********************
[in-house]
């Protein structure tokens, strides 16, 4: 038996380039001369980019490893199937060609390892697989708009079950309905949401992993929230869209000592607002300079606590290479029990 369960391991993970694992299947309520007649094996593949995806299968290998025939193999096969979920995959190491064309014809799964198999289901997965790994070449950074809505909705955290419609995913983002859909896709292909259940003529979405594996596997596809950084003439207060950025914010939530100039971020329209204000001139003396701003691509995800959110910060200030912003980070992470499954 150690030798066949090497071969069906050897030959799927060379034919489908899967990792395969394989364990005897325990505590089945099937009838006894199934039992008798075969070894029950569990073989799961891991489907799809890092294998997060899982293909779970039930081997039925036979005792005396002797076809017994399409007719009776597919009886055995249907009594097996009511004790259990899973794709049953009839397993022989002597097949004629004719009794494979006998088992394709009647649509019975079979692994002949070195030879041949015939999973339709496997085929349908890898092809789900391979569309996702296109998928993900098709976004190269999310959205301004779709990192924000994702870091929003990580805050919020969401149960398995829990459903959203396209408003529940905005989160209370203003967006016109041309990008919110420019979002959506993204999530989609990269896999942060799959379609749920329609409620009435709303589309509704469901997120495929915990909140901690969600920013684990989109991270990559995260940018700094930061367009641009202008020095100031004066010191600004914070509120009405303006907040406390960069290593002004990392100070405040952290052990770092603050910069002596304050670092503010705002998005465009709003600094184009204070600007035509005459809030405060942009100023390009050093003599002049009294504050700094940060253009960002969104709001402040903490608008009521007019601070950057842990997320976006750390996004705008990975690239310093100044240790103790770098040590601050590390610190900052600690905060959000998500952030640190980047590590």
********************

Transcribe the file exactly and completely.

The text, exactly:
[in-house]
């Protein structure tokens, strides 16, 4: 038996380039001369980019490893199937060609390892697989708009079950309905949401992993929230869209000592607002300079606590290479029990 369960391991993970694992299947309520007649094996593949995806299968290998025939193999096969979920995959190491064309014809799964198999289901997965790994070449950074809505909705955290419609995913983002859909896709292909259940003529979405594996596997596809950084003439207060950025914010939530100039971020329209204000001139003396701003691509995800959110910060200030912003980070992470499954 150690030798066949090497071969069906050897030959799927060379034919489908899967990792395969394989364990005897325990505590089945099937009838006894199934039992008798075969070894029950569990073989799961891991489907799809890092294998997060899982293909779970039930081997039925036979005792005396002797076809017994399409007719009776597919009886055995249907009594097996009511004790259990899973794709049953009839397993022989002597097949004629004719009794494979006998088992394709009647649509019975079979692994002949070195030879041949015939999973339709496997085929349908890898092809789900391979569309996702296109998928993900098709976004190269999310959205301004779709990192924000994702870091929003990580805050919020969401149960398995829990459903959203396209408003529940905005989160209370203003967006016109041309990008919110420019979002959506993204999530989609990269896999942060799959379609749920329609409620009435709303589309509704469901997120495929915990909140901690969600920013684990989109991270990559995260940018700094930061367009641009202008020095100031004066010191600004914070509120009405303006907040406390960069290593002004990392100070405040952290052990770092603050910069002596304050670092503010705002998005465009709003600094184009204070600007035509005459809030405060942009100023390009050093003599002049009294504050700094940060253009960002969104709001402040903490608008009521007019601070950057842990997320976006750390996004705008990975690239310093100044240790103790770098040590601050590390610190900052600690905060959000998500952030640190980047590590």